Maduro Shuns Humanitarian Aid While Asking for Sanctions Relief

(Bloomberg) -- Venezuela’s Nicolas Maduro has an offer for the U.S.: If you want to bring humanitarian aid into the country, you must lift economic sanctions first.

The autocratic leader, who blames U.S. imposed sanctions for shortages of food and medicine that existed long before, said he will not allow the delivery of humanitarian aid expected to reach Venezuelan borders as soon as this week. The shipments are being orchestrated by Juan Guaido, who is challenging Maduro as the legitimate head of the nation, and an international coalition including the U.S. and Canada.

Maduro Shuns Humanitarian Aid While Asking for Sanctions Relief

“You want to help Venezuela? Then let the blockade end,” Maduro said on state TV late Monday night. “We are not beggars. You want to come humiliate Venezuela and I will not let our people be humiliated."

Guaido said the aid would enter at points along Venezuela’s border with Brazil and Colombia as well as from an unnamed Caribbean island. The first bundles of food and medicine are expected to be handed over later this week in the Colombian border town of Cucuta.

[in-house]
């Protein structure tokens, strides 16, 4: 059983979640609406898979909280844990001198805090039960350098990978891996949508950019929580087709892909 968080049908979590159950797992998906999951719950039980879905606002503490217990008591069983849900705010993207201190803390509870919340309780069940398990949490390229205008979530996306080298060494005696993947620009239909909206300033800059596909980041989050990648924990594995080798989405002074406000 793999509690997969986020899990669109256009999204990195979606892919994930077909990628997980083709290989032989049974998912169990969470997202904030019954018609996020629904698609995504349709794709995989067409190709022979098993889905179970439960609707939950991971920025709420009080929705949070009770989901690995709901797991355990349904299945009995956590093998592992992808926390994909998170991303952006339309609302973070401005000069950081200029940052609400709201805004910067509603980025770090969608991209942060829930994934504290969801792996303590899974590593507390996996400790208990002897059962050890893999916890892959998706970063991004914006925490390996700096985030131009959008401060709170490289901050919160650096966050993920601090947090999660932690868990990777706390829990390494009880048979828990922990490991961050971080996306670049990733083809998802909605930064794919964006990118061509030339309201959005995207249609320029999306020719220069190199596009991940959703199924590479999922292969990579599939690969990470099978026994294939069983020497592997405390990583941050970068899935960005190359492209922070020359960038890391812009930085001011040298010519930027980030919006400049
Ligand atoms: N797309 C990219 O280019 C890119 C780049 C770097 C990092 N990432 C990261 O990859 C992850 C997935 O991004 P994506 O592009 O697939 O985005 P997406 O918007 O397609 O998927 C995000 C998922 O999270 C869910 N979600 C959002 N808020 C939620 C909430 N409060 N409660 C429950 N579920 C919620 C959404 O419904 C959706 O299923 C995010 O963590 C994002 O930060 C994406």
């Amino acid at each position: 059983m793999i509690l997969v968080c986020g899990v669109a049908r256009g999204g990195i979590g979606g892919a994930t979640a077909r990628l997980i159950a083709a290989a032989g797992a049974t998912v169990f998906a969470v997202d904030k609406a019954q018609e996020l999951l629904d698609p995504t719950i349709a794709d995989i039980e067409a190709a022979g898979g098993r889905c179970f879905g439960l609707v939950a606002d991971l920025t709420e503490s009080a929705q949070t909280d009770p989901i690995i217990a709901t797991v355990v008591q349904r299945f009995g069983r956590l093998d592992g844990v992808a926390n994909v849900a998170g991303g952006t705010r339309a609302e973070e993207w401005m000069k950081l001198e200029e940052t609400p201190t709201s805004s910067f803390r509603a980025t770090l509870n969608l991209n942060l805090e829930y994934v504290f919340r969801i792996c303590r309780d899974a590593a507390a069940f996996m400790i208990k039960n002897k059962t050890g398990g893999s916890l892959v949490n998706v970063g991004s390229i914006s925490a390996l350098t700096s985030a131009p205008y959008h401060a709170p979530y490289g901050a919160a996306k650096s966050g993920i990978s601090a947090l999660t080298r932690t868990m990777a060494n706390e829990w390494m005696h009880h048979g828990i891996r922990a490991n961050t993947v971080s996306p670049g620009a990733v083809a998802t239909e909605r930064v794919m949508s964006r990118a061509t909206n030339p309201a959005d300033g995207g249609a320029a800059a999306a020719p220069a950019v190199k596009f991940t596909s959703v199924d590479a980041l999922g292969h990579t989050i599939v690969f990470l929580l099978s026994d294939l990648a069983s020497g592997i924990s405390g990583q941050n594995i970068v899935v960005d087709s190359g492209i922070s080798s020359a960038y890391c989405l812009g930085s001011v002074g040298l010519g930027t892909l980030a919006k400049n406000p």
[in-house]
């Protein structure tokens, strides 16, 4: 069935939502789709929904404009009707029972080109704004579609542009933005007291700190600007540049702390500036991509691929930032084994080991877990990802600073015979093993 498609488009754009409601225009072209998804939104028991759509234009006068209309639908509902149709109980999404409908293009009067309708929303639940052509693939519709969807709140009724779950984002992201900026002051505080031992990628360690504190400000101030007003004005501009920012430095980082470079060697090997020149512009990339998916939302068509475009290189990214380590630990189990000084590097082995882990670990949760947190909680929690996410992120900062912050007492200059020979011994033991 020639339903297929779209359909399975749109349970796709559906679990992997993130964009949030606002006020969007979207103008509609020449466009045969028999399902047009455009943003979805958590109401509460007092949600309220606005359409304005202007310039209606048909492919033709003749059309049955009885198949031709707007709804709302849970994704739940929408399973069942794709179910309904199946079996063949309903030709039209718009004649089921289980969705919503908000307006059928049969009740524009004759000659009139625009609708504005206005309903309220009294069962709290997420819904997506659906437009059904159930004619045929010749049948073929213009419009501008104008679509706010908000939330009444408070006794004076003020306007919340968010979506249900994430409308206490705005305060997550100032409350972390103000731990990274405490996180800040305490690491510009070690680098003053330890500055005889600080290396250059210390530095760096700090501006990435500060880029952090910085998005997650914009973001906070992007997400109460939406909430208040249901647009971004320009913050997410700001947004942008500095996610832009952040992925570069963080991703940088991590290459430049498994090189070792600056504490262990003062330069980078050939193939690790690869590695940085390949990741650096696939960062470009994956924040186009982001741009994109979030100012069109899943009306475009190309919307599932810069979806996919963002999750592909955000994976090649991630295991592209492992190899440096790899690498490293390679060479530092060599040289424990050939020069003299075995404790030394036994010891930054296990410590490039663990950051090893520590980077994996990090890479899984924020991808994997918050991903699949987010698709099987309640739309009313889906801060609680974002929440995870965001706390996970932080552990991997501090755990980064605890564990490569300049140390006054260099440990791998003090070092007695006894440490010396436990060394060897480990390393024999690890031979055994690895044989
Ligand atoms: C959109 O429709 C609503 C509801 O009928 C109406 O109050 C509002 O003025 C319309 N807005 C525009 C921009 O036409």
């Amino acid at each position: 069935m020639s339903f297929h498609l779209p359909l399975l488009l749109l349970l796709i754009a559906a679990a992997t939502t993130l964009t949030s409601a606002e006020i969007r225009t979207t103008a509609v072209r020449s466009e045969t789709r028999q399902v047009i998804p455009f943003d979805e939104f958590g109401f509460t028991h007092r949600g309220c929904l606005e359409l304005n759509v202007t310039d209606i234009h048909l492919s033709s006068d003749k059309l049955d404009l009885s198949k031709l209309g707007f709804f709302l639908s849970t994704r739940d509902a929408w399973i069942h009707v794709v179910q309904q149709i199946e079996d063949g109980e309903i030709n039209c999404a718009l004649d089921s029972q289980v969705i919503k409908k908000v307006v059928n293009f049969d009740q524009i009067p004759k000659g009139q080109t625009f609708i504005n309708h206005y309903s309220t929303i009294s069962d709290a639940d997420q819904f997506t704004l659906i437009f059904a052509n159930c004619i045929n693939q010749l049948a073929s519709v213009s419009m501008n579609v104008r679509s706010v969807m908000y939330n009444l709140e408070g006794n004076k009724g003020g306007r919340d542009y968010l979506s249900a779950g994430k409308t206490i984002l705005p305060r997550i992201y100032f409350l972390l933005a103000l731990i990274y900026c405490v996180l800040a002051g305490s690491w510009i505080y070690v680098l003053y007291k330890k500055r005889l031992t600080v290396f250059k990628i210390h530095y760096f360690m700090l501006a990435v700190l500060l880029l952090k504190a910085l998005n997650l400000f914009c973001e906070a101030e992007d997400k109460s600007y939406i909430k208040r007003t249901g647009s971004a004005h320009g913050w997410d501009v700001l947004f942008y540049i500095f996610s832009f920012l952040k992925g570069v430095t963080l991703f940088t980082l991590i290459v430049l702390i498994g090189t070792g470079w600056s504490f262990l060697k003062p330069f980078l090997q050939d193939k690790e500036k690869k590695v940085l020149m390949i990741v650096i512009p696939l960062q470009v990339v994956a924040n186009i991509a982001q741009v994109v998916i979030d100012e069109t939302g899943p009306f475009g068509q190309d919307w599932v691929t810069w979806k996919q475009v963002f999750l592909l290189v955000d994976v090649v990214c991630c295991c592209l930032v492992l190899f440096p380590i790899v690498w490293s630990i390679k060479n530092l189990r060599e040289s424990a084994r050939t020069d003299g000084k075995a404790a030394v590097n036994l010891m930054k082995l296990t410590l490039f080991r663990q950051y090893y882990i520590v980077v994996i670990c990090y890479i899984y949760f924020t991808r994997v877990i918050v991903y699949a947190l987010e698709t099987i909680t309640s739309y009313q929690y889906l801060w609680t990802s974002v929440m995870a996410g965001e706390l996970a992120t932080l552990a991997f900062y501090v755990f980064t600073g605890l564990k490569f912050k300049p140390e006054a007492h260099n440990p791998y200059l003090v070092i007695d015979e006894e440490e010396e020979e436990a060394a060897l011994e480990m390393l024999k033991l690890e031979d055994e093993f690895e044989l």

The looming showdown over aid represents a "lose-lose gambit" for Maduro as he will either have to allow the goods to enter the country, bolstering Guaido, or force the military to block the delivery, which would likely lead to more blow back in the streets, Eurasia Group Analyst Risa Grais-Targow said in a note on Monday.

“In the next days they will be faced with an important decision, to stay alongside someone who doesn’t protect anyone or by the side of humanity and of patients needing help,” Guaido said of the armed forces in a press conference on Monday. "The moment is now, soldiers of the nation. Ask your family what is right."

Maduro Shuns Humanitarian Aid While Asking for Sanctions Relief

Maduro, who has largely allowed Guaido to roam the streets with no restrictions to take part in press conferences, speak with foreign leaders and hold daytime rallies, sent a not-so-subtle warning to the 35-year-old lawmaker seeking to unseat him:

"Until when is he going to continue his virtual mandate? Until 2025 or until he ends up in jail by mandate of the Supreme Court?"

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